What’s the big deal about this issue? For PC gaming, you need make sure that the power of the components in your next PC is distributed in a way that best matches your preferred method of playing.
Here’s how it works, without getting too bogged down in the weeds: When playing at high definition, even at the highest detail levels, frame rates are nearly always determined by a combination of CPU and GPU capabilities, rather than a single factor.
For those who prefer to play at a higher degree of detail, 1440p resolution is a good option. While some games begin to place greater demands on the GPU, others can continue to rely on the CPU to handle the more computationally intensive tasks. (This is dependent on the developer’s optimization techniques.) Finally, 4K resolution requires the GPU to undertake nearly all of its work in many circumstances.
To get a better performance out of games at a higher-than-recommended resolution, you may always lower the detail levels or lower the resolution altogether. But, to some extent, that undermines the purpose of purchasing a graphics card. To play at 1080p or 1440p at a high refresh rate, you’ll need a high-end graphics card. However, you don’t need to spend $1,000 or even half that to play well.
In a nutshell, you should always acquire a graphics card that is compatible with the display you anticipate on using in the near future. Many midrange GPUs can drive 1440p panels at their best, and if the Steam Hardware Survey is any indication, 4K is still a fringe display resolution for the most active PC gamers. By early 2022, just about 3% of people were using 4K resolution.)
High-Frequency Gaming: The Importance of High-End GPUs
Another gaming trend to keep an eye on is high-refresh gaming monitors, which have garnered significant traction in recent years. For a long time, most PC displays had a panel refresh rate of 60Hz (or 60 screen redraws per second), but that was before the esports genre truly took off.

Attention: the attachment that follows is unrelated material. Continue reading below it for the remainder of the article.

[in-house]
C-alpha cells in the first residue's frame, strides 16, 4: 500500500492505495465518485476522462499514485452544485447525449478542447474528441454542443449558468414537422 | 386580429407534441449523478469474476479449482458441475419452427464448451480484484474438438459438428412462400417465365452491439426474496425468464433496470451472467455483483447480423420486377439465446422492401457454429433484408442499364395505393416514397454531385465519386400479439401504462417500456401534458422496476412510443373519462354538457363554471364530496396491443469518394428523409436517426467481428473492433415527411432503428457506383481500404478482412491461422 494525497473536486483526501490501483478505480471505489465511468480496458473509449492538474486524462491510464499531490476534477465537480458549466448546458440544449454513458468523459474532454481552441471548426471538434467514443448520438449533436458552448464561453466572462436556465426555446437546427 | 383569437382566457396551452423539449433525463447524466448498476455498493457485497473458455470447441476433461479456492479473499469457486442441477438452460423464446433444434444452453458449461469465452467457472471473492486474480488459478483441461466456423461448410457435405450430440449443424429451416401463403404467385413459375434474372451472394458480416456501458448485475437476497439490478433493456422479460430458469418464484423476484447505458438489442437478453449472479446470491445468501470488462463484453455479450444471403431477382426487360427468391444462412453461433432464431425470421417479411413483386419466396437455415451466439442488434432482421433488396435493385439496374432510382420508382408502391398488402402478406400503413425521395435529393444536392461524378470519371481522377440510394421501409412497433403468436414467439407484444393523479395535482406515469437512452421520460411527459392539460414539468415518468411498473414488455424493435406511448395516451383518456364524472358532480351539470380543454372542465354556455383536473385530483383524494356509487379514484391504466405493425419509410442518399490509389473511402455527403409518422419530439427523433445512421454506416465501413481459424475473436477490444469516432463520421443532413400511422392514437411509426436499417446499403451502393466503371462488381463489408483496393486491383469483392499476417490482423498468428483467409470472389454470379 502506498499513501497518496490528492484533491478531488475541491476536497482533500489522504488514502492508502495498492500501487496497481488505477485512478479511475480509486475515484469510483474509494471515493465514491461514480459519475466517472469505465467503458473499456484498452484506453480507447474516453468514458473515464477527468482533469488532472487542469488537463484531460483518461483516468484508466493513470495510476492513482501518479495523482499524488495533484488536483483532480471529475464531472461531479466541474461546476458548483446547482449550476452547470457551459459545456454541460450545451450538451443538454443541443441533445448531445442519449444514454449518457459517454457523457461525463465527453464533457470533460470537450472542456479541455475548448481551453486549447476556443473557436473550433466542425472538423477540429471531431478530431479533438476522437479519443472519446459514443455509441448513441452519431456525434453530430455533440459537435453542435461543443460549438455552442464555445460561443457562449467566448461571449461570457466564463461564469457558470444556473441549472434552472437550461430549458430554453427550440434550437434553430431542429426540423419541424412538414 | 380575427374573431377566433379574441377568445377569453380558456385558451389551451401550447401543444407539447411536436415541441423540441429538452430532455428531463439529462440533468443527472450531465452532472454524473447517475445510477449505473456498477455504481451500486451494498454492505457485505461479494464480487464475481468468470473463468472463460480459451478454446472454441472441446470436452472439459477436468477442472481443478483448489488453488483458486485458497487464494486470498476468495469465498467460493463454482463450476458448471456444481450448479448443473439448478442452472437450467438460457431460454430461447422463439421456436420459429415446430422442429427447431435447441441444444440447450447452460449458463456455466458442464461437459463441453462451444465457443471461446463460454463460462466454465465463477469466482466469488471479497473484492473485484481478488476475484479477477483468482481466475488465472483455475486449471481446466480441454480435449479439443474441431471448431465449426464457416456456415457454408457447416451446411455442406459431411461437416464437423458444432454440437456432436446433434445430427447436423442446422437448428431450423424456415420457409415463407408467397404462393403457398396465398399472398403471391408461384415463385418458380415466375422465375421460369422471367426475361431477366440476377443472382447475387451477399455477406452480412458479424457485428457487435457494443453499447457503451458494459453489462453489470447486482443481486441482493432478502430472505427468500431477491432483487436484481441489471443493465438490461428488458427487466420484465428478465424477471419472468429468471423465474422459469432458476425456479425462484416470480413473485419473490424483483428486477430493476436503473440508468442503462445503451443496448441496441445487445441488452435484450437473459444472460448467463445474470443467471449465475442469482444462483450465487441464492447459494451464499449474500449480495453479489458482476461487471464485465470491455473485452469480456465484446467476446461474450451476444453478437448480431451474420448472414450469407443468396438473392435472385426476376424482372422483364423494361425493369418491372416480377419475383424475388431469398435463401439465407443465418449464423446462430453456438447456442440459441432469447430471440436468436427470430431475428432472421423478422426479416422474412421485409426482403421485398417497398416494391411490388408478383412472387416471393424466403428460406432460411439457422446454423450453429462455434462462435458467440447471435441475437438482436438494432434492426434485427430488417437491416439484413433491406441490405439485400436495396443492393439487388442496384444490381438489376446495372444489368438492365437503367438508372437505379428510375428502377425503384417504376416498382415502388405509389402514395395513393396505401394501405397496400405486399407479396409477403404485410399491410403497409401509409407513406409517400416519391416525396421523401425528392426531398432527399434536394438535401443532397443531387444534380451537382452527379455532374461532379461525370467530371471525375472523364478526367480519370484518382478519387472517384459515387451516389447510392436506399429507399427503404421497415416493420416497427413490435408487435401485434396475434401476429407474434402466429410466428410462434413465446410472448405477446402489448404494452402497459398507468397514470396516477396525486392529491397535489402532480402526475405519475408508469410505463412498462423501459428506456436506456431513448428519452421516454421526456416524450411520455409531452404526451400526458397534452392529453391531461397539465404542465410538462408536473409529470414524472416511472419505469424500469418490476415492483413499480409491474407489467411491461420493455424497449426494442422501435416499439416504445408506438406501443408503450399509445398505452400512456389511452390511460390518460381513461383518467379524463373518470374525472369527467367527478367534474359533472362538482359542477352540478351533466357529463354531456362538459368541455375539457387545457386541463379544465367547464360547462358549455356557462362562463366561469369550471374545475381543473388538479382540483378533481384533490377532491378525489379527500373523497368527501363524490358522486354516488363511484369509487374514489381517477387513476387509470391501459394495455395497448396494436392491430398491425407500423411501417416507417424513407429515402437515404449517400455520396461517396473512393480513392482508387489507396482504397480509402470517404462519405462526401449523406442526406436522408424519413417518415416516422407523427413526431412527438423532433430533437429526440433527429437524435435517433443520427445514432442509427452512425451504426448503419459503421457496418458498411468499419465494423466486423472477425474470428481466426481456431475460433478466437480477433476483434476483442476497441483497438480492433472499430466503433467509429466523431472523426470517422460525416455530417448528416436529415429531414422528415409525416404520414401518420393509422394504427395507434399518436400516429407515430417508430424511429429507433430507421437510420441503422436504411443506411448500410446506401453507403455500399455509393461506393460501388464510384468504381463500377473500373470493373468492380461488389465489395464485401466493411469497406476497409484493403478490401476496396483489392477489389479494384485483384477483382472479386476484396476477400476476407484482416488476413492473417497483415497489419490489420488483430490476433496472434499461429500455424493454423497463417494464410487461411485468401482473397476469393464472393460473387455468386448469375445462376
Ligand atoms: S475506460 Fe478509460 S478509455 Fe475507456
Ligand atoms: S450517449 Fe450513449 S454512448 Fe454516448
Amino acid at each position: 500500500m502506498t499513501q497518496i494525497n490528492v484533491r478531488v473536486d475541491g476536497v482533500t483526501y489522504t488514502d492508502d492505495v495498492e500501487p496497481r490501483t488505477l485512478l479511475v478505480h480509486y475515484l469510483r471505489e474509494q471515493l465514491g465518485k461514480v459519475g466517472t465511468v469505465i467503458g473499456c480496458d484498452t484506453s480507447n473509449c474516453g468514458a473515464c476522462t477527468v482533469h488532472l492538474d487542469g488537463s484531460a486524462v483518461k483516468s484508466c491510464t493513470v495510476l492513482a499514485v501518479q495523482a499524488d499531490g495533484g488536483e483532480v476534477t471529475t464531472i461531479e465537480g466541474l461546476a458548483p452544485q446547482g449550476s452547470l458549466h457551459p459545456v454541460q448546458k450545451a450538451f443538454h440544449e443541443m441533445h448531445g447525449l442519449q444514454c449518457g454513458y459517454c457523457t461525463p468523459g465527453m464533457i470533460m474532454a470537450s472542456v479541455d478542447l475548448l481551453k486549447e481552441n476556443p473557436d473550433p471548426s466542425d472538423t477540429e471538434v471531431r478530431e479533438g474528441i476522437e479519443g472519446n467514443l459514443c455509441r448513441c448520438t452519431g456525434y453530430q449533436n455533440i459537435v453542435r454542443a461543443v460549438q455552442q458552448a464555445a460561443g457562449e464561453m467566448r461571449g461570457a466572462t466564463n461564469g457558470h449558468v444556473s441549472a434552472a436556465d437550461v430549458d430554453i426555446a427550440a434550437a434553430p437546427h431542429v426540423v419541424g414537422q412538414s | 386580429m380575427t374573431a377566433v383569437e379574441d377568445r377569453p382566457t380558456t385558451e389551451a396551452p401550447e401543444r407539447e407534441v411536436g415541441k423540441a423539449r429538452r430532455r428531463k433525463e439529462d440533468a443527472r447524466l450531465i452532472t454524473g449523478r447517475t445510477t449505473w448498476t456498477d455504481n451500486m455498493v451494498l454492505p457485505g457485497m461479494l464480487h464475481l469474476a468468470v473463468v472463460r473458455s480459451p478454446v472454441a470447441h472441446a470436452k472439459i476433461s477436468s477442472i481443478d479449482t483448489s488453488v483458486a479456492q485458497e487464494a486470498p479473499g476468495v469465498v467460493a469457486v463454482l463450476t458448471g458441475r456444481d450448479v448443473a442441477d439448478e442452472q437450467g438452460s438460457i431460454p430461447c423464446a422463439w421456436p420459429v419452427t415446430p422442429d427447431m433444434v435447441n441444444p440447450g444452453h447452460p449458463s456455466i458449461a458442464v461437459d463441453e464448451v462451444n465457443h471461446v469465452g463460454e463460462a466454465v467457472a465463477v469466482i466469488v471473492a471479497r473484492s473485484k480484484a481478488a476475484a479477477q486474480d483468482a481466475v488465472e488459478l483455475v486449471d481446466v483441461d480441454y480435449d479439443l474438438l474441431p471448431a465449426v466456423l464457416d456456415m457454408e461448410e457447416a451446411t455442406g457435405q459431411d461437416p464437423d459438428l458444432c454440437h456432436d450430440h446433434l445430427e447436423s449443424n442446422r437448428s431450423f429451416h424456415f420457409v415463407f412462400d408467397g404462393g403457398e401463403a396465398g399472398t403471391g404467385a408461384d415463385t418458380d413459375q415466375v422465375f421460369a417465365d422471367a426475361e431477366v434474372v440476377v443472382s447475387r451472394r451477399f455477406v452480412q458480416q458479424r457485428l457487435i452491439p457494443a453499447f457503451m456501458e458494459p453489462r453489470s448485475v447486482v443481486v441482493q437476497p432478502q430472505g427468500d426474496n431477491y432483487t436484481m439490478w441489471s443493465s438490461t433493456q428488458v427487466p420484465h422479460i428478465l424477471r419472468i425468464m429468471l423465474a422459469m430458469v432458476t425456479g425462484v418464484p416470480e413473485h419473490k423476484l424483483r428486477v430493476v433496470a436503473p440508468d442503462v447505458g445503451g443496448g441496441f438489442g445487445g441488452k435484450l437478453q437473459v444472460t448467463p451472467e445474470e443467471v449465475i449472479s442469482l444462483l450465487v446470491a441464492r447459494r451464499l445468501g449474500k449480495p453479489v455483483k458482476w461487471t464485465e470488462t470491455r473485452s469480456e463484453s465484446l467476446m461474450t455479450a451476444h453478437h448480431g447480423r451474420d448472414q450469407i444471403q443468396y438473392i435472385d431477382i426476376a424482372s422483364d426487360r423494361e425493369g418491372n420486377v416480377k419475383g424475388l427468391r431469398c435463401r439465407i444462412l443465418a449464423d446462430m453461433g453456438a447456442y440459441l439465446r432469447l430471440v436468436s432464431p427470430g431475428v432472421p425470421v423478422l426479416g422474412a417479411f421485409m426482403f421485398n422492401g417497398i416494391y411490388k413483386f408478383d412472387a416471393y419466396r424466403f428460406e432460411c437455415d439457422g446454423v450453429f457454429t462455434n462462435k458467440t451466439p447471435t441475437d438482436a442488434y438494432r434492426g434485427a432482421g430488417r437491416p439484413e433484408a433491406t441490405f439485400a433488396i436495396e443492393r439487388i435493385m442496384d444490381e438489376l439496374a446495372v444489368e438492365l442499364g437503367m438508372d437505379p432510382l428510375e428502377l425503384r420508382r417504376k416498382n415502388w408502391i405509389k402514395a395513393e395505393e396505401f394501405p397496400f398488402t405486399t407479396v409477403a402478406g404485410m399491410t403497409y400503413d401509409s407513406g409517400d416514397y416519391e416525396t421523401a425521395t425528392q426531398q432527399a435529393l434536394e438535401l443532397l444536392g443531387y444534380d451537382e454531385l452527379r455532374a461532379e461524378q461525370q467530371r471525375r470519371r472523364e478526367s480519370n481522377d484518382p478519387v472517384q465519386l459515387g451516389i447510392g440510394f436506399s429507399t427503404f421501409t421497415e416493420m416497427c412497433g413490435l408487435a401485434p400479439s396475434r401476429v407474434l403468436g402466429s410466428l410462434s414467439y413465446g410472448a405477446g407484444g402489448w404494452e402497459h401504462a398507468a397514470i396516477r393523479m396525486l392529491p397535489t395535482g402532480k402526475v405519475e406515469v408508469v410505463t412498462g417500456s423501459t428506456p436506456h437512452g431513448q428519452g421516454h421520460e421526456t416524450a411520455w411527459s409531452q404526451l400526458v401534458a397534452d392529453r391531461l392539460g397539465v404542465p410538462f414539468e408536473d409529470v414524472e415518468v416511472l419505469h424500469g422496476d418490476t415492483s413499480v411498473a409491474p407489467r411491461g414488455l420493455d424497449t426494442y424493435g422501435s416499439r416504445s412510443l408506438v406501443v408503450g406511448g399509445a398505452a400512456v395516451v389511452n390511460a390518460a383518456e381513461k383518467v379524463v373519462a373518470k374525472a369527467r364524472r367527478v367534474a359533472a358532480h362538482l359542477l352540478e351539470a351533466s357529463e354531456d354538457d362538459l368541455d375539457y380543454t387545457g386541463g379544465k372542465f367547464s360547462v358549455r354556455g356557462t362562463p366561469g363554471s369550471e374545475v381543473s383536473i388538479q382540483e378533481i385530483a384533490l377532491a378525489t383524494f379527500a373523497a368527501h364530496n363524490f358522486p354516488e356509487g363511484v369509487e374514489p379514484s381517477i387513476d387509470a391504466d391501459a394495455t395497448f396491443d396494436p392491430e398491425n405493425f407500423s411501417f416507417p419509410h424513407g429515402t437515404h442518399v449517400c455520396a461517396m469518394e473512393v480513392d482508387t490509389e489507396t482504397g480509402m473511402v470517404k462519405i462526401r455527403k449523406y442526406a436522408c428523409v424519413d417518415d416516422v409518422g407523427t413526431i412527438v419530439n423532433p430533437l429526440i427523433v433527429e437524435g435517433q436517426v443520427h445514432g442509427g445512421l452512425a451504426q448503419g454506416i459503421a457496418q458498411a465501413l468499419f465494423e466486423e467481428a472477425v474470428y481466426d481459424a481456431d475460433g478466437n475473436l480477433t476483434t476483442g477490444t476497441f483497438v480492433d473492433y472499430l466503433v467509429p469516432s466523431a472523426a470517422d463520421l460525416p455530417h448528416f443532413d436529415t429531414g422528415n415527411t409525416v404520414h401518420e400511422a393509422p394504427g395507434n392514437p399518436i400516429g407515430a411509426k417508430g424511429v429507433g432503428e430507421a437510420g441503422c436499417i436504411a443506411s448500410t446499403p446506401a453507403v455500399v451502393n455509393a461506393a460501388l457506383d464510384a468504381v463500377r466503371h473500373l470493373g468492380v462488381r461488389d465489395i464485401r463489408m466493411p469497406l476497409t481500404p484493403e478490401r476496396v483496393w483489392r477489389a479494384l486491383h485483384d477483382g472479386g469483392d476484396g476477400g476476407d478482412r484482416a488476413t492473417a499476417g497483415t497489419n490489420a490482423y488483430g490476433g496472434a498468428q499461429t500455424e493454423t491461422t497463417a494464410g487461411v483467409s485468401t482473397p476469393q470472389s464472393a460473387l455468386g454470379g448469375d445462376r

There are panels that really can run at up to 360 frames per second if you’re interested in esports and high-refresh games. Your video card’s previously “wasted” frames can now be seen in the form of smoother gameplay on a high-refresh monitor.
Because of the increasing number of success stories in esports, the need for high-refresh monitors has grown in recent years (like the instant multi-millionaire status of 16-year-old Fortnite star Bugha). For competitive gamers across all genres, 1080p is by far the most popular resolution, but screens are leading the way.
As more and more gamers move up to the 1440p graphical resolutions, the number of high-res displays like the ViewSonic Elite XG270QG, which combine high refresh rates and high-quality panels, grows at a faster rate than ever before, thanks in no small part to recent game-monitor entries like the ViewSonic Elite. There is a degree of self-referential play going on between the cards and the panels in this game.
Many esports hopefuls and currently salaried pros still swear by playing games like Counter-Strike: Global Offensive at resolutions as low as 720p, even if they can’t hit their opponents with pixel-perfect precision. As a result, your results may vary depending on your personal preferences and the games you choose to play.
The fluidity of a high refresh rate is a competitive advantage for competitive esports players, but most casual gamers won’t notice the difference unless they play fast-action games. For the greatest gaming displays, including high-refresh monitors, check out our top recommendations. In other words, if you have a high-refresh display and a powerful video card, you can benefit from playing at a “pedestrian” resolution like 1080p.
Compatibility with HDR
Finally, keep in mind whether or not your display is HDR-compatible. Even our Editors’ Choice picks for best gaming displays of the last several months all support HDR at some extent. It is worth noting that in our tests, HDR 10 and HDR 400 monitors don’t have much of an impact on the images they produce, but any monitors over HDR 600 should be taken into consideration when making your GPU choice.
Inch 65-inch HP Omen Emporium (Photo: Zlata Ivleva)
Customers should also make sure the monitor they purchase supports HDR transmission at a refresh rate and bitrate that a new card can handle. You have to dance, but the results may be spectacular for both content creation and game displays.